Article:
And really, this breach has nothing to do with bad network policy. Sure someone broke into an insecure computer, and probably downloaded the access database that was used to store some personal info. This will make the administrator annoyed, but not responsible. And definitely not as angry as when the same file has been lifted off an AFS without knowing someone's password.

Re:Not really CMU, but Tepper School of Buisness (1)

SnowZero (92219) | more than 9 years ago | (#12323228)

CS department on the other hand has its own space, and much more lax rules. Many people in CS have root access to their machines

And many of us need that, so I'm not sure what the point here is: CS=="doing things with computers". And in the case of CMU CS IT, they are still using a RedHat 7 derivative, and still use Kerberos 4, and I'd like to run software from this century.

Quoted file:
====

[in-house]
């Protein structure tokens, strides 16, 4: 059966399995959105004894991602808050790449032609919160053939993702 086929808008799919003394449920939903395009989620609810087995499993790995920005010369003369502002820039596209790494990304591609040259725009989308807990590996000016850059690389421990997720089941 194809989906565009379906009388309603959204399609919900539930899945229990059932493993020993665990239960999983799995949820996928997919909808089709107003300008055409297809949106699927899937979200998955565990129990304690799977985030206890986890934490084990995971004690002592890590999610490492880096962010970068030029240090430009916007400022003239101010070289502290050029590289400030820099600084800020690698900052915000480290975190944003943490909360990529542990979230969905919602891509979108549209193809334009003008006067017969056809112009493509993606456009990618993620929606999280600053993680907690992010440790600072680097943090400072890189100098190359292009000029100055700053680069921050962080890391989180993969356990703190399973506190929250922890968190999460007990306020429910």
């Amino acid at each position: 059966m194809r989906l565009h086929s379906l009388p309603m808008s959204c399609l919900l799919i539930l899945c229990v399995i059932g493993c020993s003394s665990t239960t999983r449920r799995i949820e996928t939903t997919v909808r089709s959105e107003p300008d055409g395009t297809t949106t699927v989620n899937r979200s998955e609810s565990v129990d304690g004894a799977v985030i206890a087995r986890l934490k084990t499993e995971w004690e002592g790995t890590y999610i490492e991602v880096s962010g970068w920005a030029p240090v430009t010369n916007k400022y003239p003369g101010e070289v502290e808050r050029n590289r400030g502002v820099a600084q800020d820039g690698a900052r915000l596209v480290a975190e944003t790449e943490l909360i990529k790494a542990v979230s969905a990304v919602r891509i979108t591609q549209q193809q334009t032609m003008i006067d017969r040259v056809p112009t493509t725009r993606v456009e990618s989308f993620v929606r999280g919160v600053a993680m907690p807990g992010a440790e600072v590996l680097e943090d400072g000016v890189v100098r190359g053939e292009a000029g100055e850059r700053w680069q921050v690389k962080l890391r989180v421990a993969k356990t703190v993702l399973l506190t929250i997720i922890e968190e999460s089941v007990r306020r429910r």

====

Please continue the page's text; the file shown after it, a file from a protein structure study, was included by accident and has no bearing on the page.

and no bandwidth policies, arbitrary quotas on AFS servers, etc.

Uh, there's sort of a bandwidth policy, which I discovered when a 40MB video of our research was linked in the first comment to a Slashdot article. Of course that was the andrew people who asked the cs people who asked me: You've used a months' worth of alowed bandwidth in 2 days, what's going on? Quotas on AFS aren't arbitrary... you have to telnet to "jeeves" and then you get a menu that lets you set your quota. Ok never mind, that's pretty arbitrary.

All of these are highly integrated, and frequently run on the single kerberos realm provided by IT. (You can log in and read files in CS with your Andrew account, etc)

That's just Kerberos and AFS being cool. They are different realms, but it still works due to cross realm support. You can either klog to get tickets in both realms, or set ACLs on both sides allowing access from the foriegn account (but don't forget to cklog the first time).